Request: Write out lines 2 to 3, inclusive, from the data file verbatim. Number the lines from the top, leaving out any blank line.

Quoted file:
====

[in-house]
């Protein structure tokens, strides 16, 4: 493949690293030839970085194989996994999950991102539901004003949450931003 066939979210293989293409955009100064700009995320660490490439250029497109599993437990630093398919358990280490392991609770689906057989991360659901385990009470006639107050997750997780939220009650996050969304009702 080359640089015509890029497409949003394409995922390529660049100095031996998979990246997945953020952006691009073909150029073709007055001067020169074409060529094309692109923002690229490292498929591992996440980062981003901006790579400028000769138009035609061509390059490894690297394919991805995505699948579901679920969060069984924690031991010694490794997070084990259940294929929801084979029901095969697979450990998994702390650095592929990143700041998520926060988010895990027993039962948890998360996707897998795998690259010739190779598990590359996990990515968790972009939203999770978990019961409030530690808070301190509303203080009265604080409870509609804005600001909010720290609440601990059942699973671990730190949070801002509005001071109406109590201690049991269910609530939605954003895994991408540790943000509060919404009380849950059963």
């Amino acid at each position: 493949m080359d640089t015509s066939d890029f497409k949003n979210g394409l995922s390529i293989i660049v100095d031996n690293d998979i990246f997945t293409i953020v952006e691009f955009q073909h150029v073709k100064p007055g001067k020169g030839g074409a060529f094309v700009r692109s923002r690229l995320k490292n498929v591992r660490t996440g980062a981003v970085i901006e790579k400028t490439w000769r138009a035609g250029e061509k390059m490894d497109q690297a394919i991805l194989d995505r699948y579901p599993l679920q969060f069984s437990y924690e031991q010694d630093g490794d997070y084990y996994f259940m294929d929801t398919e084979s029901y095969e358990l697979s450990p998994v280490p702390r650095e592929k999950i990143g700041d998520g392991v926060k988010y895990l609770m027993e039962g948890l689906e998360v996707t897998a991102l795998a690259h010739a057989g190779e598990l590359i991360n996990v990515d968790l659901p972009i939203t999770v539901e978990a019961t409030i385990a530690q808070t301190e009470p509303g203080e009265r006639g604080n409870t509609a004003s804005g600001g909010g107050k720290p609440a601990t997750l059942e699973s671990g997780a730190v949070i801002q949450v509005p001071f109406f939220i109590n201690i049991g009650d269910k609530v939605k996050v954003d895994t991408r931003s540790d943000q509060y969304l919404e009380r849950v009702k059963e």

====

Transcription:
């Protein structure tokens, strides 16, 4: 493949690293030839970085194989996994999950991102539901004003949450931003 066939979210293989293409955009100064700009995320660490490439250029497109599993437990630093398919358990280490392991609770689906057989991360659901385990009470006639107050997750997780939220009650996050969304009702 080359640089015509890029497409949003394409995922390529660049100095031996998979990246997945953020952006691009073909150029073709007055001067020169074409060529094309692109923002690229490292498929591992996440980062981003901006790579400028000769138009035609061509390059490894690297394919991805995505699948579901679920969060069984924690031991010694490794997070084990259940294929929801084979029901095969697979450990998994702390650095592929990143700041998520926060988010895990027993039962948890998360996707897998795998690259010739190779598990590359996990990515968790972009939203999770978990019961409030530690808070301190509303203080009265604080409870509609804005600001909010720290609440601990059942699973671990730190949070801002509005001071109406109590201690049991269910609530939605954003895994991408540790943000509060919404009380849950059963």
């Amino acid at each position: 493949m080359d640089t015509s066939d890029f497409k949003n979210g394409l995922s390529i293989i660049v100095d031996n690293d998979i990246f997945t293409i953020v952006e691009f955009q073909h150029v073709k100064p007055g001067k020169g030839g074409a060529f094309v700009r692109s923002r690229l995320k490292n498929v591992r660490t996440g980062a981003v970085i901006e790579k400028t490439w000769r138009a035609g250029e061509k390059m490894d497109q690297a394919i991805l194989d995505r699948y579901p599993l679920q969060f069984s437990y924690e031991q010694d630093g490794d997070y084990y996994f259940m294929d929801t398919e084979s029901y095969e358990l697979s450990p998994v280490p702390r650095e592929k999950i990143g700041d998520g392991v926060k988010y895990l609770m027993e039962g948890l689906e998360v996707t897998a991102l795998a690259h010739a057989g190779e598990l590359i991360n996990v990515d968790l659901p972009i939203t999770v539901e978990a019961t409030i385990a530690q808070t301190e009470p509303g203080e009265r006639g604080n409870t509609a004003s804005g600001g909010g107050k720290p609440a601990t997750l059942e699973s671990g997780a730190v949070i801002q949450v509005p001071f109406f939220i109590n201690i049991g009650d269910k609530v939605k996050v954003d895994t991408r931003s540790d943000q509060y969304l919404e009380r849950v009702k059963e």